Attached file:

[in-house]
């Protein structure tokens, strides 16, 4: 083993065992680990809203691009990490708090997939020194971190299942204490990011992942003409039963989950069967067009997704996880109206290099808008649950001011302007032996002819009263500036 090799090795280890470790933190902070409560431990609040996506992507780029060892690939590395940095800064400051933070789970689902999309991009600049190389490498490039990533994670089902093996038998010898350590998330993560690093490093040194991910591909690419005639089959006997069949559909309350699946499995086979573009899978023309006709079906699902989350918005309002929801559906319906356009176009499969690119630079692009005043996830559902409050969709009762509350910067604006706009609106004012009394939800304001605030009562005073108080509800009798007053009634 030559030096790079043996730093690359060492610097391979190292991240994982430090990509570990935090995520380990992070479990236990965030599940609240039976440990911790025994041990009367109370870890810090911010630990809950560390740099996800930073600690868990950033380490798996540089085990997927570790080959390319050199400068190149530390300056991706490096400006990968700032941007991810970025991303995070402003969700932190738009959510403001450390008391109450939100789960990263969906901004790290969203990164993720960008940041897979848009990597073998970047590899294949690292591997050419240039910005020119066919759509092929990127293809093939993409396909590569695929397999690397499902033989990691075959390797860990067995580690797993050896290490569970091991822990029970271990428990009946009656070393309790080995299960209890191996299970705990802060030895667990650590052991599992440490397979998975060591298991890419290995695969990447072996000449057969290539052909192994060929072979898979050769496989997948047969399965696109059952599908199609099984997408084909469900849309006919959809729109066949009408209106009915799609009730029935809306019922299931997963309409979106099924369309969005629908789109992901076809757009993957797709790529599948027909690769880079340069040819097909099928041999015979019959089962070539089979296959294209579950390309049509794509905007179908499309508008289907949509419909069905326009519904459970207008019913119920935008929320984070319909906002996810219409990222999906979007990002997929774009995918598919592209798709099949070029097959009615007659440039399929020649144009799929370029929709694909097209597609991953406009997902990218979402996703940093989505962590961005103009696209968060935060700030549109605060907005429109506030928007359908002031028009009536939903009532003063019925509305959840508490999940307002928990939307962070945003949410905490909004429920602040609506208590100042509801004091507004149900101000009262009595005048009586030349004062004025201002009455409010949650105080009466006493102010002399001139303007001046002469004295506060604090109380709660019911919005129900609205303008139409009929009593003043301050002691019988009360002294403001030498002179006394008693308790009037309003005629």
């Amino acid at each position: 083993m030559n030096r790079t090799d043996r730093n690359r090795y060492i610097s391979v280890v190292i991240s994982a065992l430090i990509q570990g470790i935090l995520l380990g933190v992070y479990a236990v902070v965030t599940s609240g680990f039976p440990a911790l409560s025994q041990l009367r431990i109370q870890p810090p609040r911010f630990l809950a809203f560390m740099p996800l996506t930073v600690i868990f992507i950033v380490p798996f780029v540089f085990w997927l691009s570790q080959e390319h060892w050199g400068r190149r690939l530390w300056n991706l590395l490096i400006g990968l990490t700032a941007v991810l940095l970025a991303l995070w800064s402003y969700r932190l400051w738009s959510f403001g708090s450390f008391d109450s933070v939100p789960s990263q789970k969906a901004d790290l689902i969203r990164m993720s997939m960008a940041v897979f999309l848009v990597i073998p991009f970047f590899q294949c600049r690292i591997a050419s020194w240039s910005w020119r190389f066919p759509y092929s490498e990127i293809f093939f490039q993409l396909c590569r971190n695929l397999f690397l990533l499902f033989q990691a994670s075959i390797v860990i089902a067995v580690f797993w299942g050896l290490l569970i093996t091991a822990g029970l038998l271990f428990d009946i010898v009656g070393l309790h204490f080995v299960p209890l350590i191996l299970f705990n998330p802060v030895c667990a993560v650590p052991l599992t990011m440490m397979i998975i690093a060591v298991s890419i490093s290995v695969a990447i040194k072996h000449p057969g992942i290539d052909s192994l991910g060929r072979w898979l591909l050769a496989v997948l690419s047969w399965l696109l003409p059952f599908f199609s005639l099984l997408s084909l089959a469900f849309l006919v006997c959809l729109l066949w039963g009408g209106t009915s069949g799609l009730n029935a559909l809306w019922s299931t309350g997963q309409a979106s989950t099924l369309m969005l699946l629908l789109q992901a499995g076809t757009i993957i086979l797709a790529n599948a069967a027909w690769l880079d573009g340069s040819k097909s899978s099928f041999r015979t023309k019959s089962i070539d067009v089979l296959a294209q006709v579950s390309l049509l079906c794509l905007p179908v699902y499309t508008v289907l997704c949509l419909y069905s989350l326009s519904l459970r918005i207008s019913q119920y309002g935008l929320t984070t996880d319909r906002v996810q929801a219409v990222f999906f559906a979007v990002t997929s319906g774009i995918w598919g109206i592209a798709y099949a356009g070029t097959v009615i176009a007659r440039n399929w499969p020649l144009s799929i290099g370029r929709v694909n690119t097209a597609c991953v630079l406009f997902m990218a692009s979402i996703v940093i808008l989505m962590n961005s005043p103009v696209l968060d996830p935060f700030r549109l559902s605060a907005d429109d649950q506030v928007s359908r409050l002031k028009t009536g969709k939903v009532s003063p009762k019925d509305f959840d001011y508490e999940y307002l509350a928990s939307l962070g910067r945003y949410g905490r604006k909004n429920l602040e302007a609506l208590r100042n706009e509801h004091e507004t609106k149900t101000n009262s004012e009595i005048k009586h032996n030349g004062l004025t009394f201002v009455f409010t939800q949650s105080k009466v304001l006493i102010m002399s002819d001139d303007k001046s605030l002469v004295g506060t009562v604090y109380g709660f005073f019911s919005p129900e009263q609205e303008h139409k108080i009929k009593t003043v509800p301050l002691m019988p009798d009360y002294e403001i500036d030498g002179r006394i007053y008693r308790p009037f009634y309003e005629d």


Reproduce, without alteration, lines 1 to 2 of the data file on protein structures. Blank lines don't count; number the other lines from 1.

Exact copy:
[in-house]
């Protein structure tokens, strides 16, 4: 083993065992680990809203691009990490708090997939020194971190299942204490990011992942003409039963989950069967067009997704996880109206290099808008649950001011302007032996002819009263500036 090799090795280890470790933190902070409560431990609040996506992507780029060892690939590395940095800064400051933070789970689902999309991009600049190389490498490039990533994670089902093996038998010898350590998330993560690093490093040194991910591909690419005639089959006997069949559909309350699946499995086979573009899978023309006709079906699902989350918005309002929801559906319906356009176009499969690119630079692009005043996830559902409050969709009762509350910067604006706009609106004012009394939800304001605030009562005073108080509800009798007053009634 030559030096790079043996730093690359060492610097391979190292991240994982430090990509570990935090995520380990992070479990236990965030599940609240039976440990911790025994041990009367109370870890810090911010630990809950560390740099996800930073600690868990950033380490798996540089085990997927570790080959390319050199400068190149530390300056991706490096400006990968700032941007991810970025991303995070402003969700932190738009959510403001450390008391109450939100789960990263969906901004790290969203990164993720960008940041897979848009990597073998970047590899294949690292591997050419240039910005020119066919759509092929990127293809093939993409396909590569695929397999690397499902033989990691075959390797860990067995580690797993050896290490569970091991822990029970271990428990009946009656070393309790080995299960209890191996299970705990802060030895667990650590052991599992440490397979998975060591298991890419290995695969990447072996000449057969290539052909192994060929072979898979050769496989997948047969399965696109059952599908199609099984997408084909469900849309006919959809729109066949009408209106009915799609009730029935809306019922299931997963309409979106099924369309969005629908789109992901076809757009993957797709790529599948027909690769880079340069040819097909099928041999015979019959089962070539089979296959294209579950390309049509794509905007179908499309508008289907949509419909069905326009519904459970207008019913119920935008929320984070319909906002996810219409990222999906979007990002997929774009995918598919592209798709099949070029097959009615007659440039399929020649144009799929370029929709694909097209597609991953406009997902990218979402996703940093989505962590961005103009696209968060935060700030549109605060907005429109506030928007359908002031028009009536939903009532003063019925509305959840508490999940307002928990939307962070945003949410905490909004429920602040609506208590100042509801004091507004149900101000009262009595005048009586030349004062004025201002009455409010949650105080009466006493102010002399001139303007001046002469004295506060604090109380709660019911919005129900609205303008139409009929009593003043301050002691019988009360002294403001030498002179006394008693308790009037309003005629």